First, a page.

At times bold, at times safe, the six finalist designs for the National Museum for African-American History and Culture went on public display March 27 at the Smithsonian Castle in Washington, D.C. The museum, which will sit in the shadow of the Washington Monument and is due to open in 2015, will be the final institution located on the National Mall.
The designs were submitted as “vision statements” by a heady mix of both avant-garde and establishment firms, including Diller Scofidio + Renfro; Moody•Nolan and Antoine Predock; Moshe Safdie and Associates; Foster and Partners; Devrouax + Purnell and Pei Cobb Freed; and Freelon Adjaye Bond. The teams have all held preliminary meetings with the 11-member selection committee and will make official presentations in the week before the final decision, scheduled for April 10.
“They all demonstrated a commitment to the challenge of building on the Mall and to the commitment that the subject needs to be framed as everyone’s story, not just an African-American’s story,” said Dr. Lonnie Bunch, the NMAAHC’s director.
courtesy respective architects
The building, which comes with an expected budget of $500 million and will cover between 300,000 and 350,000 square feet, will have several elements, regardless of the winning design: significant outdoor public spaces and natural components, including water features and trees; areas committed to different elements of African-American history and culture, including the Civil Rights movement and “1968 and Beyond”; and thematic references to slave ships—a charge some firms took literally by inserting full-size models of slave ships inside their designs.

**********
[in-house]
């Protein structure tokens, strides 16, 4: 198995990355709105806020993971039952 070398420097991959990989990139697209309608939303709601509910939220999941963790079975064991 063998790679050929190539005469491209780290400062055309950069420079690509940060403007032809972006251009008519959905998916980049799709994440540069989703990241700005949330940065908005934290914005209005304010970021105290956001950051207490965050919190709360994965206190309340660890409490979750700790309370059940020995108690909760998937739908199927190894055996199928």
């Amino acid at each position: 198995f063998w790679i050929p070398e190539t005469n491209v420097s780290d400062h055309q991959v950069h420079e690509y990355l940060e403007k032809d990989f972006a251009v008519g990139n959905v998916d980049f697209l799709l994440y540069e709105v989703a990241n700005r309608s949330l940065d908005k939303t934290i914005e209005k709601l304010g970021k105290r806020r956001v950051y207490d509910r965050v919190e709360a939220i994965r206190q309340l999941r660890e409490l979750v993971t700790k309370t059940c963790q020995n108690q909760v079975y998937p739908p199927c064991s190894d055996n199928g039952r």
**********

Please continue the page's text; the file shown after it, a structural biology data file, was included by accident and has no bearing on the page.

Commonalities aside, the proposals can be superficially grouped into two categories: those that aim toward replicating the Mall’s built context and those that push against it. The first category includes the projects by Safdie, Devrouax + Purnell and Pei Cobb Freed, and Freelon Adjaye Bond, a joint venture by the Freelon Group, David Adjaye, and Davis Brody Bond Aedas.
All three groups employ generous amounts of right angles, plinths, and stone, echoing the material and lines of Mall stalwarts like the American History Museum, which sits directly opposite the site at 14th Street and Constitution Avenue.
At the same time, each has a signature element that cuts against tradition: Safdie’s building, designed with Sulton Campbell Britt & Associates, is roughly a triangle (echoing I.M. Pei’s National Gallery East Wing, at the other end of the Mall), shot through with a floor-to-ceiling glass atrium that would provide a striking view of the Washington Monument. Devrouax + Purnell and Pei Cobb Freed’s design is a granite and limestone box that almost, but not quite, encloses wavy wood-and-glass walls on two sides. Freelon Adjaye Bond and SmithGroup’s proposal, a staid plinth topped by three basket-like tiers, is meant to echo both a classical column and a common motif in Yoruban art.
The Foster, Predock, and Diller Scofidio + Renfro teams take the opposite approach. Foster’s design, with URS, is a sensuous, snail-shell spiral that rises from a collection of gardens to a final, dramatic picture window facing the Washington Monument. Moody•Nolan and Predock’s design is a shard-like array of forms topped by a massive crystal skylight, meant to evoke the area’s origins as marshy wetlands. Diller Scofidio + Renfro, with KlingStubbins, present perhaps a too demanding design, a table-like glass form encasing a limestone facade.
Setting aside the strength of their designs, each team brings significant advantages. Diller Scofidio + Renfro are riding a wave of good press for their edgy but successful redesign of Lincoln Center. Freelon Adjaye Bond bring together three marquee names among black architects—Phil Freelon, David Adjaye, and the late Max Bond.
Devrouax + Purnell is likewise a well-known black-run firm, and, with Pei Cobb Freed, has the added advantage of having built multiple big-ticket projects in Washington, a place famous for its architectural red tape. And Safdie, Predock, and Foster are steady old hands who can nevertheless turn out surprisingly new designs.